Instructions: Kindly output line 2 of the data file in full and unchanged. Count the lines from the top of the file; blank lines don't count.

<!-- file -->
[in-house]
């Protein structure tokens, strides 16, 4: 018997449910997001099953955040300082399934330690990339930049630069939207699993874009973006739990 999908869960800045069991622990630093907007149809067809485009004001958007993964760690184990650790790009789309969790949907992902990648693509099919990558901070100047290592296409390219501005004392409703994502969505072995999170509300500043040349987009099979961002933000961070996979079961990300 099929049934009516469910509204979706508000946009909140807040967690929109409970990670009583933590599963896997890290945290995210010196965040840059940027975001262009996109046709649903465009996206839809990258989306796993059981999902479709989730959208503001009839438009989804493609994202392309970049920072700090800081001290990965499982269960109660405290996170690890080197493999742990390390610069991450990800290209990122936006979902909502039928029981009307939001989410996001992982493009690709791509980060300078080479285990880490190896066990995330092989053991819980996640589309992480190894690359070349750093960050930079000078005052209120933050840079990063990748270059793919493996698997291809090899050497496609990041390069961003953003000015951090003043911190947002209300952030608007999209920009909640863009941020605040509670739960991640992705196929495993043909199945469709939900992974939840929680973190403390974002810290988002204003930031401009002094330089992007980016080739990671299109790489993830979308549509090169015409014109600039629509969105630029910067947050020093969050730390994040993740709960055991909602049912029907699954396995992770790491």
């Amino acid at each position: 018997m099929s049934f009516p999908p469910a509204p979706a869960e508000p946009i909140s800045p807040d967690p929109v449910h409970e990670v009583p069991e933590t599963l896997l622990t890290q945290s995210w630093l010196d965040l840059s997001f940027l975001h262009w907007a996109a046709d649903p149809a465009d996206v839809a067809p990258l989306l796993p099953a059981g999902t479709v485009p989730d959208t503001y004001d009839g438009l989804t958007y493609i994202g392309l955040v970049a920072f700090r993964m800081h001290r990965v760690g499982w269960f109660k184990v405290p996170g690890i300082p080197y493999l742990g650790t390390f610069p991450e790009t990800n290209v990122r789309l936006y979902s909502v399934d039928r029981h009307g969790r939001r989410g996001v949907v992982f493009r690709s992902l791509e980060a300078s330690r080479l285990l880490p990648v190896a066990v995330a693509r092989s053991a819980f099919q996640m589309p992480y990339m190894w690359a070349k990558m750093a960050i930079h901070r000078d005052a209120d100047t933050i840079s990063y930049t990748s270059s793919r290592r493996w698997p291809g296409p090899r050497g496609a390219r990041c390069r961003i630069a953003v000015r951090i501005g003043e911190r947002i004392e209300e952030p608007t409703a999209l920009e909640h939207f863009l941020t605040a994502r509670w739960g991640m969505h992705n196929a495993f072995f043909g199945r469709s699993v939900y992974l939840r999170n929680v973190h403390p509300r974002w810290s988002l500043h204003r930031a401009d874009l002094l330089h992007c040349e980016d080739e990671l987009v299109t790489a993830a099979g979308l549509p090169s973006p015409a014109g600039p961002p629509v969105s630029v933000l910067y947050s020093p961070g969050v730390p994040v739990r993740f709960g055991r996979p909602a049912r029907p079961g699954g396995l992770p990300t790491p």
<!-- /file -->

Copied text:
């Protein structure tokens, strides 16, 4: 018997449910997001099953955040300082399934330690990339930049630069939207699993874009973006739990 999908869960800045069991622990630093907007149809067809485009004001958007993964760690184990650790790009789309969790949907992902990648693509099919990558901070100047290592296409390219501005004392409703994502969505072995999170509300500043040349987009099979961002933000961070996979079961990300 099929049934009516469910509204979706508000946009909140807040967690929109409970990670009583933590599963896997890290945290995210010196965040840059940027975001262009996109046709649903465009996206839809990258989306796993059981999902479709989730959208503001009839438009989804493609994202392309970049920072700090800081001290990965499982269960109660405290996170690890080197493999742990390390610069991450990800290209990122936006979902909502039928029981009307939001989410996001992982493009690709791509980060300078080479285990880490190896066990995330092989053991819980996640589309992480190894690359070349750093960050930079000078005052209120933050840079990063990748270059793919493996698997291809090899050497496609990041390069961003953003000015951090003043911190947002209300952030608007999209920009909640863009941020605040509670739960991640992705196929495993043909199945469709939900992974939840929680973190403390974002810290988002204003930031401009002094330089992007980016080739990671299109790489993830979308549509090169015409014109600039629509969105630029910067947050020093969050730390994040993740709960055991909602049912029907699954396995992770790491």